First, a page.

What are the steps to becoming a recognized Badminton umpire, eventually at the Olympics? What resources are helpful in becoming a (good) umpire?
Before becoming an international umpire, you must first acquire the highest national qualification. In large countries, in order to become a national umpire, you must first acquire the highest regional qualification. Peruse your country's national and regional federations' websites to find out more - note that many may use the term technical officials (TOs), which also encompasses referees and line judges.
The courses and tests of the Badminton associations will cover everything you need to know, but may only be offered annually. Fortunately, there are a number of things you can do right now in order to become an excellent umpire:
First of all, you should familiarize yourself with the Laws of Badminton. You may know the basics from playing, but there are some prevalent misconceptions or simply ignorance about the finer details. Note that your federation's translation/adaption of the Laws may introduce important additional notes. For instance, the German Laws add default rules for the shuttle hitting the roof, and specify minimum free space around the court.
Afterwards, make sure to read and understand the Instructions to Technical Officials (ITTO) and the Vocabulary. Again, make sure to consult your local federation's adaption - most notably, national-level matches are typically umpired in the local language, so you need to know the local-language translations of the vocabulary. Laws, ITTO, and vocabulary form the basic knowledge you need for umpiring.
There are, however, a number of other regulations you should be aware of. Look through your federation's and BWF's regulations for
- Code of Conduct for umpires (in short, being impartial and avoiding any impression to the contrary, notably betting)
- Umpire regulations, covering structure of the TO organizations, details of umpire education and testing, expense handling etc.
- General competition regulations of your tournament, which cover player's clothing and minimum standards you may have to check (e.g. court mats), result reporting, among many others. You can have a look at the GCRs for international tournaments, but national regulations are likely to be different.
- Player's code of Conduct, which describe potential misconduct by the players
In addition to the regulation, there is some training material and more complete written advice; I'm aware of the BWF Umpire Training Manual and BWF umpire training tips. The book The Art of Umpiring also offers some unique perspectives, albeit being rather short and general.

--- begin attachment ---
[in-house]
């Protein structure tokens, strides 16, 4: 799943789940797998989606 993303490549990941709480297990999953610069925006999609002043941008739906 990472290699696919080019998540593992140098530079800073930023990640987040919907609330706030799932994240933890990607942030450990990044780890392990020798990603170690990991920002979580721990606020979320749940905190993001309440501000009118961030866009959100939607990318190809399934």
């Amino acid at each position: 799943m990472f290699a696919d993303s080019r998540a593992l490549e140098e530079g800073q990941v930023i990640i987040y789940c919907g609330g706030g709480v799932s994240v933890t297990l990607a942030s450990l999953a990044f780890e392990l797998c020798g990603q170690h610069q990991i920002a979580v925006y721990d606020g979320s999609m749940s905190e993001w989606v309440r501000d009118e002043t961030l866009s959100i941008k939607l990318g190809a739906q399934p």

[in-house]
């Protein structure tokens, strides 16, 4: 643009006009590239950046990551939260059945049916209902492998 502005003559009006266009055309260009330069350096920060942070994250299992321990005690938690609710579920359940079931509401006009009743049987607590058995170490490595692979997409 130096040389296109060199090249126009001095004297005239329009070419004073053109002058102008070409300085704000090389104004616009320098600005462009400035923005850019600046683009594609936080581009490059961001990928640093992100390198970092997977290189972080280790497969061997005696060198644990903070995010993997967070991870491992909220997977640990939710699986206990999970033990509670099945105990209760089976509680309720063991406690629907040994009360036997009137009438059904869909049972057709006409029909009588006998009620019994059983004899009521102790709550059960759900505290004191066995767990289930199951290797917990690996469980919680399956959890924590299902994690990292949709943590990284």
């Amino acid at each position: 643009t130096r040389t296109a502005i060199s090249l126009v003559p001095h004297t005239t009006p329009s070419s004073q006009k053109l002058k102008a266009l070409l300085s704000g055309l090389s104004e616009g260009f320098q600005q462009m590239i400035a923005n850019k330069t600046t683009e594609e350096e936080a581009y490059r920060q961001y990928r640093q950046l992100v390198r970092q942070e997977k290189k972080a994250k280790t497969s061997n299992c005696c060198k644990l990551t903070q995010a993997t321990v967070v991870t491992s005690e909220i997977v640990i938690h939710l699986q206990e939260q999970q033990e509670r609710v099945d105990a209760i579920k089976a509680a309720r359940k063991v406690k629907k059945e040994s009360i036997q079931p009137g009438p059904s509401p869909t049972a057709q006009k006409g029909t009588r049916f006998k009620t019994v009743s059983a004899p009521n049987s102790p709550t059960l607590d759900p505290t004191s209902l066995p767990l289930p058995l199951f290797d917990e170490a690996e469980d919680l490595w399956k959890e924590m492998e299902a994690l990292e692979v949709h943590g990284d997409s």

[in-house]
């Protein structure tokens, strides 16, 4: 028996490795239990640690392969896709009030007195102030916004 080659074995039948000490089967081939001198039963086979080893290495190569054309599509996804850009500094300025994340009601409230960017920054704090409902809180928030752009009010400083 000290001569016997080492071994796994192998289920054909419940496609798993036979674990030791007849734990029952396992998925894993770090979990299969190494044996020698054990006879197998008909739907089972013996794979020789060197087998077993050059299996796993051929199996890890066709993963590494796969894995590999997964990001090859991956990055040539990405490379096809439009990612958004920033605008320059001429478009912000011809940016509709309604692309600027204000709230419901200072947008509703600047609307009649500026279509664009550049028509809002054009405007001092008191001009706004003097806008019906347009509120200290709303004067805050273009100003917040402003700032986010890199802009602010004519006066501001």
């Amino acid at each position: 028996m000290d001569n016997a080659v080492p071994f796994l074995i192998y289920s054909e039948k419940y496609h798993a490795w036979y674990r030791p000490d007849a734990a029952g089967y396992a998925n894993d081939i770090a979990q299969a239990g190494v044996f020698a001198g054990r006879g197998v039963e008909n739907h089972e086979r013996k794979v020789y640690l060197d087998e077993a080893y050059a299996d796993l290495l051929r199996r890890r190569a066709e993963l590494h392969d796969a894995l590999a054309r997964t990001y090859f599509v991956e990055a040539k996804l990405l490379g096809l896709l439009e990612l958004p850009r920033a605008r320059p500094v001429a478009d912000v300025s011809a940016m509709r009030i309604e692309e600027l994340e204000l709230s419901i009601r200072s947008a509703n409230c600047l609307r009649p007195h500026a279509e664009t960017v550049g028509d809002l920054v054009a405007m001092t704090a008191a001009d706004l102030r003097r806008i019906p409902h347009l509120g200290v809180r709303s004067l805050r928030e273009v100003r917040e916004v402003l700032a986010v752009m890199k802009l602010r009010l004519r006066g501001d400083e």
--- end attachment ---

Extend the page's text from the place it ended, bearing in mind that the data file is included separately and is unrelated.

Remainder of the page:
In order to get a feel for umpiring, the correct vocabulary and much more, you can simply watch the umpires at a tournament. While the BWF channel shows very high-level play, umpiring is typically different at lower levels where you don't necessarily have a service judge, let alone a dozen line judges or an Instant Review System. As such, it is highly advisable to visit national-level matches, and not only enjoy the game, but also take note of the umpires. Of course, you can also watch the umpires at low-level tournaments, but be aware many of them may be inexperienced and thus prone to errors themselves.
To pass your umpiring test, you should also try umpiring a couple of matches beforehand, for instance in your own club. If you are feeling somewhat comfortable doing that, try recording yourself and spotting all the (minor) mistakes, for instance vocabulary inaccuracies or an incorrect score sheet.
You can employ software like the badminton umpire panel¹ to verify the precise notation in the umpire's score sheet and correct vocabulary - simply input your match and press a to show/hide umpire announcements, and s to see the score sheet.
Finally, in order to be an umpire, you'll need a couple of utensils and clothing. Since you should now be aware of your federation's regulations, look up whether and how the federation distributes them; you may have to buy some yourself. These are:
- Umpire shirt. For higher levels, you usually need to buy (or sometimes are provided with) a specialized shirt or sweater.
- Long black trousers - my fashion-cognizant colleagues tell me this should be no problem in most households.
- Black socks.
- Black shoes. Since you'll be stepping in the player's area and on court, these must be clean - if possible, get a pair for umpiring only.
- A coin to make the initial selection (if you're unsure of how that works, it's time to review §6 of the laws, the ITTO, and the umpire training tips). Any coin will do, but many umpires prefer specialized coins for clarity when dealing with non-native speakers. I have seen shuttle/racket coins (instead of tails/heads), but personally prefer primary colors (white/blue, white/black, yellow/black etc.) since these will be very easy to distinguish, and color names are understood by most non-native speakers.
- Red and yellow cards. Yellow and red penalty cards can be bought at many online retailers. If you're umpiring without a referee, you'll also need a black card, which is somewhat harder to acquire. I used a 3D printer to make a nice black card; you can also repaint a white or even yellow card.
- A stopwatch to measure interval and interruption lengths.
- A clipboard to hold the score sheet, unless an electronic scoring system is provided (very rare at lower levels).
- A 2 meter stick in order to check the net height.
If you have any additional questions about laws or umpiring, you can ask them right on this site. Despite being essential for high-level competition, Badminton umpiring can be hard and and ungrateful. However, you also get to experience the sport at a highest level up close from a unique perspective. Best of luck!
¹ Disclaimer: I am the prime developer of bup, the linked software. If I ever become aware of any other software that can do the same, I'll add a link here as well.